The lounge chair on skis, eagerly awaited, was sold for € 2.86 million, within its estimated range.
A "Lassalle" commode was sold for € 1.8 million, from a lower estimate of € 500K.
1929 Porte aux Moineaux by Lalique
2011 SOLD for € 2.02M including premium by Sotheby's
narrated in 2020
In terms of the monumental application of glass, his masterpiece is the double door in the gate of his own townhouse in Paris. The decoration of pine branches and cones is spread over nine rows of eight glass panels, with even an extension on the wall of the building. The Hôtel Lalique and its door are still in existence.
His competence in luxury decoration is recognized. In 1925 he creates the glass fountain for the Exposition des Arts Décoratifs, and he decorates the Côte d'Azur Pullman Express train in 1929 and the Normandie liner in 1935.
On November 22, 2011, Sotheby's sold for € 2.02M including premium over a lower estimate of € 400K a double door made in glass by Lalique in 1929, lot 131.
This 270 x 180 x 13 cm piece is composed of two elements, each one made of four vertical compartments in white glass delimited by glass rods. The mounting frame is in nickel plated steel. The decoration is not on the windows but on the rods, with figures of sparrows in the round, distributed upside down within the full height.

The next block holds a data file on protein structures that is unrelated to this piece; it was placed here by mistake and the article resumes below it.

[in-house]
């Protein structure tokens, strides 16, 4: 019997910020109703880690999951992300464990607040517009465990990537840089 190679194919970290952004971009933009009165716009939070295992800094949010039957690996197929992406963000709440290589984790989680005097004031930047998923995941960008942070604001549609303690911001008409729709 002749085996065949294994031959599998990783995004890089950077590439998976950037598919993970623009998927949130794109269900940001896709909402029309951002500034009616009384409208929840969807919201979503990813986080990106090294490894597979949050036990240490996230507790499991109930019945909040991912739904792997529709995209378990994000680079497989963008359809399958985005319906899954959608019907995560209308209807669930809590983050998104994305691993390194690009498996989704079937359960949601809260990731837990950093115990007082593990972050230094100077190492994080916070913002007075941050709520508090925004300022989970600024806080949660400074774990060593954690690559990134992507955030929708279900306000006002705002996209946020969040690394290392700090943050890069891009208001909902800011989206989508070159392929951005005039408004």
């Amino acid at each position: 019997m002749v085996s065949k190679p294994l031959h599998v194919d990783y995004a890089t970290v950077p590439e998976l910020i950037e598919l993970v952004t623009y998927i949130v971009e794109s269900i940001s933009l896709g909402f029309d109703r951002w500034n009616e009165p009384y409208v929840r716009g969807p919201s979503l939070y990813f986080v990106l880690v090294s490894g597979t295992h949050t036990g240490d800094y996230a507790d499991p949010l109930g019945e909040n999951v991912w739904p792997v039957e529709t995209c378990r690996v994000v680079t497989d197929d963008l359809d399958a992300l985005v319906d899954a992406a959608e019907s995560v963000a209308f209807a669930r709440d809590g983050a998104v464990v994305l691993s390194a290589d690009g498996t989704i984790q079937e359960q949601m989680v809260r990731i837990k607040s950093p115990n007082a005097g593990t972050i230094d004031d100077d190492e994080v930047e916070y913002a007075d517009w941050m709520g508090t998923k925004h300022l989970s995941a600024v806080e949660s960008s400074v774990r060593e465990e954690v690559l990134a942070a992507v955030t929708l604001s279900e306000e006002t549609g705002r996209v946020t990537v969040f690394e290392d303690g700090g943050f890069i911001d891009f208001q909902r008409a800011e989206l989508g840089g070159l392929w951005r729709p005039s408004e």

The glass sparrow was regularly offered by Lalique, notably as paperweight and, from 1933, for a decorative bar with six life size birds. Its application in the round on an architectural structure anticipates by two decades the small animals perched within Diego Giacometti's furniture.
1930 Art Déco Wood Panelling
2011 SOLD 2.2 M€ including premium
The finest lot comes back on sale at Christie's in Paris on March 29. Estimated € 2M, it is a set of wood panels signed by Jean Dunand forming the four walls and the doors of the smoking room.
The height of these panels, 3.44 m including a lighting cornice, is worthy of a castle. The set is complete, totalling a perimeter of nearly 20 m.
By his frequent use of lacquer decoration, Dunand was one of the best innovators of the Art Déco style. The highly stylized palm tree pattern with low contrasting grays attests of the exquisite attraction of Dunand toward cubism and abstraction.
Coming back to the sale of 1997 to find a little more of the luxurious comfort of this apartment of the 1930s: in the smoking room, a rug by Ivan Da Silva Bruhns repeated the motifs of the woodwork walls. Adjoining rooms were furnished with works by Leleu, Prou, Baguès and Bernard Dunand.
POST SALE COMMENT
This lot was a favorite of the connoisseurs, but it was perhaps one of the hardest to sell because of its dimensions.
Although the result, € 2.2 million including premium, has not exceeded the estimate, we consider this result as excellent.
1936 The Luxury of Nothingness
2014 SOLD 3.7 M€ including premium